Staying financially fit during an economic downturn is vital--especially for recent college graduates or anyone else just entering the work world. Here are some tips to create and maintain a budget.
Step 1 - Devise a budget. While following a budget after school sounds like more work, it’s vital to ensure that you stay on track of finances after college. With loans to pay and probably not much income coming in, a budget gives you a good idea of where you stand. Even if you scratch down your monthly bills and expenditures on a piece of paper, you’ll still see where you need to put your money and where you can cut back spending. Many recent college graduates are intimidated by making a budget—the truth is that you don’t have to keep track of everything using the latest financial software—something simple will do.
Step 2 - Review your budget regularly. The budget won’t work unless you repeatedly review it. For example, if you’re not making your minimum credit card payment month after month, there’s a problem, so you’ll need to see where you can take money from to make the payment. Looking at the budget helps you remember where funds need to be allocated so you don’t wind up doing something like getting extra money one month and blowing it all on something frivolous because you think you have “extra” spending cash. Even if you’re a savvy spender, knowing what your expenses are will help you be more aware of your financial status.
Step 3 - Adjust your budget as necessary. The great thing about a budget is that it can be amended. For example, if you’re just out of school, you may not be paying off student loans for the first six months—but when that payment is added to your expenditures, it can hurt! So you’ll need to constantly reevaluate where money is coming and going. Think of your budget as a living document—you have the power to revise it at any time and doing so can keep you on top of finances. You’re in control of your financial future when you take time to become aware of it.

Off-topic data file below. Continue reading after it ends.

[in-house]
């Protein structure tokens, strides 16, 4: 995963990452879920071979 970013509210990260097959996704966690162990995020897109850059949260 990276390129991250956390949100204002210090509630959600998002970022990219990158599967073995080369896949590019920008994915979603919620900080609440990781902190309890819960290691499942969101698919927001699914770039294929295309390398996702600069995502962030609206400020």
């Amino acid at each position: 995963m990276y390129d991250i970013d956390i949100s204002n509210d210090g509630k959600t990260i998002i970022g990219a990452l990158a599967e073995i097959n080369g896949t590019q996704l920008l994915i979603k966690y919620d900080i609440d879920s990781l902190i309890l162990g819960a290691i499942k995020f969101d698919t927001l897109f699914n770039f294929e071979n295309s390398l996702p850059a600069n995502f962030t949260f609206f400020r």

Step 4 - Integrate your budget into your long-term goals. There will come a time when you’re not just getting by and you’ll want to think about what you want out of things on a long-term basis. If you’re planning on getting a promotion next year, don’t spend that money as if you already have it; instead, plan to use the extra money when you get it to pay off something like credit card debt, which usually has a higher interest rate than school loans and isn’t tax-deductible. Are you getting married soon or getting your own apartment? Once you get on your feet, you can plan on starting a separate fund and putting money towards things you want.
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